To create a realistic feeling animation, the same ideas will always apply – timing, spacing, and flow. These dynamics, when mastered, will produce a streamlined animation and increase player engagement in tandem, regardless of whether the product is rooted in realism or fantasy.
These important, core details, are what your animation’s rigging is built upon. If the skeleton of your work is moving smoothly, everything you build on top of it is going to be much more playable as you add more intricate details to your creation.
Rigging a ‘rig’, essentially means building a functional skeleton for your animation, enabling its movement within your world. The best rigs are versatile, allowing for complete character motion, be it something as minor as facial cues or body language shifts, to its entire ability to walk and move.
Animation then goes on to infuse a character with dynamism, and requires the developer to master the art of ‘Keyframing’. Keyframing makes up the timeline of your animation’s actions, from simple walking loops to a full blown action scene of dancing or fighting. Rigging and animation are directly connected to timing, spacing and flow. The smoother everything works together, the more impressive the design is going to be!
Once rigging and animation are completed, much more acute details can be added, such as lip-syncing with audio cues to truly bring the entire process to life. With a well designed character ready to interact with their surroundings, it is then time to breathe life into your animated world.
In game animation, strategic lighting and environment design greatly help shape the game’s aesthetic and ambience. It is through well done lighting and environmental design that players are offered an immersive, visually rich gaming experience.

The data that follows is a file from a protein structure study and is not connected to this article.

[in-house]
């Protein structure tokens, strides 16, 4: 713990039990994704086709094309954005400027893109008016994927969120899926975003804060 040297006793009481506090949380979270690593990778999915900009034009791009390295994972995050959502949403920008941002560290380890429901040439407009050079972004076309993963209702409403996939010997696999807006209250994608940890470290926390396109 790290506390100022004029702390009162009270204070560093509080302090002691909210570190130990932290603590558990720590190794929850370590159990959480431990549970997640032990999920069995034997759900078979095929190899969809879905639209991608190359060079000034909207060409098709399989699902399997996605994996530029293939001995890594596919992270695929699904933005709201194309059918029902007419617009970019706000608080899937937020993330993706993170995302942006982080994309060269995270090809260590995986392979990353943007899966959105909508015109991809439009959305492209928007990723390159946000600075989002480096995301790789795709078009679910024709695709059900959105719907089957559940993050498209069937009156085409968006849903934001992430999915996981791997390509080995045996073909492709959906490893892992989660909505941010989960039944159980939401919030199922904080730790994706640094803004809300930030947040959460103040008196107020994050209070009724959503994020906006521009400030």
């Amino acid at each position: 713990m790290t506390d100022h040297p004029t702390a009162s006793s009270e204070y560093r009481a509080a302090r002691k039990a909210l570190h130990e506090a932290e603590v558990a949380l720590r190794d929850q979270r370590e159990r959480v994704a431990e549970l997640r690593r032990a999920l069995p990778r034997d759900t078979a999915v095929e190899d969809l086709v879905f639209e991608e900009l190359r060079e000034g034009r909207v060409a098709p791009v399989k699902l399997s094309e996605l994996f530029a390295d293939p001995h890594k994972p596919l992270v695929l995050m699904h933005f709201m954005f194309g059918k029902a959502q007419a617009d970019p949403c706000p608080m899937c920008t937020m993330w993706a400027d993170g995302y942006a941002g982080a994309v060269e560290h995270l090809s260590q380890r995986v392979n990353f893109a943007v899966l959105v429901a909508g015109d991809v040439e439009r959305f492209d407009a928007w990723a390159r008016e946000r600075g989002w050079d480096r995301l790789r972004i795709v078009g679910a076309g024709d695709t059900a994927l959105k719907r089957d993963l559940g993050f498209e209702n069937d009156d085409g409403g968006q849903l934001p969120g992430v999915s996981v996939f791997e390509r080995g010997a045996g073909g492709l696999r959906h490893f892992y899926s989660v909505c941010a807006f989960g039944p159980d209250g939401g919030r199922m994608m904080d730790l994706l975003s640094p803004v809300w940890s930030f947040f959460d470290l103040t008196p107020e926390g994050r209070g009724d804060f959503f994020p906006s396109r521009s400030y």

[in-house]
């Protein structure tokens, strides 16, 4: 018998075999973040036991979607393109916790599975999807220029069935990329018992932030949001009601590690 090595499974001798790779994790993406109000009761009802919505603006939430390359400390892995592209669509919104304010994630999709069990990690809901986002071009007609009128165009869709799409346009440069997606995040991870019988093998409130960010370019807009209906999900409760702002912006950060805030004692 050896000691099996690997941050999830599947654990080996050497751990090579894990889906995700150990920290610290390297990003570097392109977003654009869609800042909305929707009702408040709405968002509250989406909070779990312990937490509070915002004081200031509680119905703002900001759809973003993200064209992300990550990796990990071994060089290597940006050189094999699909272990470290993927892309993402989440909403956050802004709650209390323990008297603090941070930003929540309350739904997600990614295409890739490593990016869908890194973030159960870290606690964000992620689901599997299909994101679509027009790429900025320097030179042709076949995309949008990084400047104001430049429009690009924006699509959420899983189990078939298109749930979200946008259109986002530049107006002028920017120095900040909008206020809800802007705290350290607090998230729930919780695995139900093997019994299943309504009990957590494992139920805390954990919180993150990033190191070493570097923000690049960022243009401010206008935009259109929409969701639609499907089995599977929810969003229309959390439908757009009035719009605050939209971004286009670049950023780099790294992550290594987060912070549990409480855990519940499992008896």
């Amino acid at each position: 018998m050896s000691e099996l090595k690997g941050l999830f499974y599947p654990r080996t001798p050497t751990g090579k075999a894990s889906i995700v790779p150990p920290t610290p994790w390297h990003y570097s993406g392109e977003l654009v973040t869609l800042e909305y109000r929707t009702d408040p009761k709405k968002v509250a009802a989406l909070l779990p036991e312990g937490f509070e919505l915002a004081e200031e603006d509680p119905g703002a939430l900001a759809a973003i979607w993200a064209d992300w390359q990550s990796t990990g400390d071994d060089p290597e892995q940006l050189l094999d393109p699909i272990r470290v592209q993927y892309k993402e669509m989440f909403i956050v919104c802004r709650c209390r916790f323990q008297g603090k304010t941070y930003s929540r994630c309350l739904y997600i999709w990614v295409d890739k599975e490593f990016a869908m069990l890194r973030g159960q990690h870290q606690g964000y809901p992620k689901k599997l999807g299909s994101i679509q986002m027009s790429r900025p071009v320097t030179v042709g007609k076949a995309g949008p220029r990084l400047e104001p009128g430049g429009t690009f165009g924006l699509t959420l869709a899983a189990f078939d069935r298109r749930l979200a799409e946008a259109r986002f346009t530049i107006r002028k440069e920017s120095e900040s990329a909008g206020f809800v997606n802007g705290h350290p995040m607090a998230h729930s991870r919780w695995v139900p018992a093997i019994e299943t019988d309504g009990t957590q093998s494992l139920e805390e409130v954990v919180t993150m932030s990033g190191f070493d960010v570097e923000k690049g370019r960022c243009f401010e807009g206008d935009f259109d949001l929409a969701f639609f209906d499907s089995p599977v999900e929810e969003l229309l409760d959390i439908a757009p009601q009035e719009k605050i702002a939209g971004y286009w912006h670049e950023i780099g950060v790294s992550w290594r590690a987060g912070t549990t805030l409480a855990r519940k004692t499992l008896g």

Lighting is incredibly important for modulating a scene’s ambiance, whether it’s through instilling suspense into a horror house scene, or evoking a feeling of tranquillity in a fantasy forest. Your lighting choices should synergize with the intended player experience to help create an emotional journey.
Similarly, the game environment should be consistent with the animation’s gameplay mechanics, as well as offering a breathtaking canvas for the player to explore. Designers should consider and study ‘environment archetypes’ to add to the themes of their games and bring a feeling of familiarity for their players. A desert map might incorporate elements of ancient Egypt for example to immediately immerse an audience with the design concept.
Once the animation has a working rig and beautiful environment for it to function in, further intricate details can be added to polish the work off!
Since their inception all the way back in the days of ‘Pong’, game animations have evolved in leaps and bounds. Those rudimentary pixels of Space Invaders are a far cry from what we see today, with designers having the capability to create incredibly rich 3D landscapes, filled with lifelike models and breathtaking skylines.
What separates amateurs from masters in the world of animation however is the finish of the work. Texturing bestows models with a unique identity, from material simulations like metal or wood, to finer details like blemishes or scars on the skin of a would-be hero. Shading also augments realism by simulating light-surface interplays, while rendering visualises your 3D models in their full glory.
The very final touches of any animation come with special effects to truly amplify all in-game interactions. Whether it be explosions from a gun or lasers from a superheroes eyes, the final flash factors can bring a good piece of work up to an unparalleled experience for gamers, and should not be skipped on.
Looking back, it’s remarkable to see how the evolution of game animation has developed, from the rudimentary pixels of ‘Pong’, to today’s hyper-realistic gaming experiences. That Christmas in 1997, when I unwrapped ‘Crash Bandicoot 2,’ I was introduced to a new era of gaming, but little did I know it was just the beginning.
Today, tools like Unreal and Unity are more than just development platforms – They’re literal canvases for digital artists to create stories, evoke emotions, and bring their imaginations to life. As technology and creativity continue to merge, and even greater engines are built, it’s hugely exciting to wonder what the next step will be in the world of 3D animation.